Created March 4, 2022
Welcome to this week’s Bill Harvey blog.
Each of us is, at the core, a consciousness. My hypothesis is that at point of origin, consciousness is interested in the flow of its own experiences. It has no interest in destruction. It would be logical to say that at this point in its career, it is good.
Everyday we meet people – including ourselves – in whom it is easy to see that some aspects are not so good. We hope that we are all working our way back, with effort, to our original goodness, to the purity of our unique nature experiment.
Evil, in my worldview, is error.
This is not a new thought. The word “sin” in Hebrew derives from the idea of “missing the mark”.
We all make mistakes, and learn even more from them, than from the experiences where we did not make mistakes.
This cosmic process constantly brings us back toward our original goodness, to the pure selfness within each of us.
The Bibles, all three of them including the Quran, explain the sins of the world as being the consequence of the Noble Experiment, the giving of free will to inexperienced creatures.
The argument between the existence of real free will vs. the mechanistic determinism of the universe gets hung up when God’s omniscience runs up against true free will. “Well, if God already knows what I’m going to do, how can you say I have free will?”
I have never heard an answer to that which I liked, until this one came to me. The First Self of which everything else in existence is an avatar, knows in advance all of the different paths that you can take in every instant, and delights in being surprised at seeing which one you did choose, whether it pinned the needle or missed the mark, and if so, by how far.
It would be awfully boring for any God to never be able to enjoy surprise. And by definition, the Absolute has no limitations, and so God must be capable of being surprised, by choosing to set up the game the way SheHe did.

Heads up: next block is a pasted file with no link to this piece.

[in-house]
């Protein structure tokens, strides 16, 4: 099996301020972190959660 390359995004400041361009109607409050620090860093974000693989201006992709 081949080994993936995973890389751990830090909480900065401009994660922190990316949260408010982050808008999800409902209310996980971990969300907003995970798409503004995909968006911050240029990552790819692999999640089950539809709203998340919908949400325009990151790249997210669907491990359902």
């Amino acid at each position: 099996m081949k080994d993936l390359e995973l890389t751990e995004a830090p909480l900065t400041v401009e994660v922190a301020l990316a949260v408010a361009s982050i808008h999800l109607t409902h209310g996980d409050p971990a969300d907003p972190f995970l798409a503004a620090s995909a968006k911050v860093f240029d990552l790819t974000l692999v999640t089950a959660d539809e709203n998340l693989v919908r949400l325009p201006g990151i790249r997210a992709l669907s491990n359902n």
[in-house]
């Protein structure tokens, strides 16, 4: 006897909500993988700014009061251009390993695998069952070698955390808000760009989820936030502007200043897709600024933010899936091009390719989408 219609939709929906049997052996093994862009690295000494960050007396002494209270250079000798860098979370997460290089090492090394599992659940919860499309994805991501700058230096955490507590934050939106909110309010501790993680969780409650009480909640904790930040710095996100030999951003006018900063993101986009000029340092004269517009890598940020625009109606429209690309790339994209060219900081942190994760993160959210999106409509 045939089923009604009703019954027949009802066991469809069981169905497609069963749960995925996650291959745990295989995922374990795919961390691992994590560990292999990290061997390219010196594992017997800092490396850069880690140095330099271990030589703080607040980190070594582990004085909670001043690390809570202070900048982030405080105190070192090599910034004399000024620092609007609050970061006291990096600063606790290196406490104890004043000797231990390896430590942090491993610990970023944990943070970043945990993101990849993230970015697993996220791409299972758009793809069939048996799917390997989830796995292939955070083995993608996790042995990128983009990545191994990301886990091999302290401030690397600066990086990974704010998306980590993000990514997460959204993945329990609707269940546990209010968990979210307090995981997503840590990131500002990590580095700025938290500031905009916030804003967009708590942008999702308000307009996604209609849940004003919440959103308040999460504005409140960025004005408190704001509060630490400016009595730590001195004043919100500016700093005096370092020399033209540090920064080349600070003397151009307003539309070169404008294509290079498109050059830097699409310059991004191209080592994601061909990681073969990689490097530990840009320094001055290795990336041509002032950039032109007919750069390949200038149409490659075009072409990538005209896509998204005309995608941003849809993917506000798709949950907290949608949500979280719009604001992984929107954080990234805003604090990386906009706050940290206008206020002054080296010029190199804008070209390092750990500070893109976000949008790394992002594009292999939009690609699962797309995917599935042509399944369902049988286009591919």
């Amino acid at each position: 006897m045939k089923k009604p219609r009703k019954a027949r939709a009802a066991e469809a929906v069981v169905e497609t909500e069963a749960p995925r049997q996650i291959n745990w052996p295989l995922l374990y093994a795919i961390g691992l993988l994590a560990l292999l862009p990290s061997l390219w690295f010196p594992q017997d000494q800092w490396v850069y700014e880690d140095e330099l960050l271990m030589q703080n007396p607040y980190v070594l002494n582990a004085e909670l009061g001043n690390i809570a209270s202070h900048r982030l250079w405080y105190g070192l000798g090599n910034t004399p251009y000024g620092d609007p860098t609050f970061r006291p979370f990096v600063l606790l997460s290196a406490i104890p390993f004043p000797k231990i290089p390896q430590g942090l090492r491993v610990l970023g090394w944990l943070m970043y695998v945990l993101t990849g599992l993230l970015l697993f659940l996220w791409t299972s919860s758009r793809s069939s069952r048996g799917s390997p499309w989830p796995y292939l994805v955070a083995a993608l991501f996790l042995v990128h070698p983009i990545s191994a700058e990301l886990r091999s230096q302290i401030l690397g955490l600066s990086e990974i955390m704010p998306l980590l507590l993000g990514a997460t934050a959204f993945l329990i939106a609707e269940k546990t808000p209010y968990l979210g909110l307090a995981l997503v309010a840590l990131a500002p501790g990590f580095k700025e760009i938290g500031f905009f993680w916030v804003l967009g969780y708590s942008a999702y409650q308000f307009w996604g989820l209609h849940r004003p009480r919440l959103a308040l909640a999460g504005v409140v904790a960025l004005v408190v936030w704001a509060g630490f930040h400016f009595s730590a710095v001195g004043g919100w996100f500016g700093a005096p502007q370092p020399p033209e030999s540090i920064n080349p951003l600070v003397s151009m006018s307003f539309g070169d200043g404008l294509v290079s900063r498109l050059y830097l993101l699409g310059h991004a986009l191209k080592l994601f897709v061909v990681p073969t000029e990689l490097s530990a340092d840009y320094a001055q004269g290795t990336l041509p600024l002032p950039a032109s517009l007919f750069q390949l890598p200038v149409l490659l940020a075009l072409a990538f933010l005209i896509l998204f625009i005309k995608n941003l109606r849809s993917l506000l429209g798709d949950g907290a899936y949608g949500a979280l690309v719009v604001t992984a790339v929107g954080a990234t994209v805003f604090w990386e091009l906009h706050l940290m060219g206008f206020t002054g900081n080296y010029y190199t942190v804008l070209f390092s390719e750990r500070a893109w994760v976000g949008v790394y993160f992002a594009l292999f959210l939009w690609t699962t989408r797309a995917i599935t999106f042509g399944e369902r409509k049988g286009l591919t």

You can say anything you like about this world, but the least plausible thing you could say is that it’s boring.
So, each of us accumulates certain dings in our consciousness and that leads us down this path instead of that one. As we gain experience if we are lucky, we start to see how it all works, process out the dings, and become menschen.
Even Putin is in this process right now. No question that he is one of the most dinged-up we know. But still with a more than zero possibility for fixing himself.
If he feels the hot breath of axe-wielding murderers around him – how could he not, KGB was famous for use of that weapon – he probably right now has a higher chance of going straight than he has had since he was a teenager holding hands with his first girlfriend Elena.
Not saying it’s the outcome to bet on in Earth Roulette. Lower probability but not zero. And higher than it was before he stubbed his toe on the Ukraine. Because now there is real risk that his cronies may see this as their chance to become supreme leaders themselves, even more privileged and rewarded than they have been as henchmen. That is the first circle of danger around Vlad.
So, what scenarios could his mind be thinking?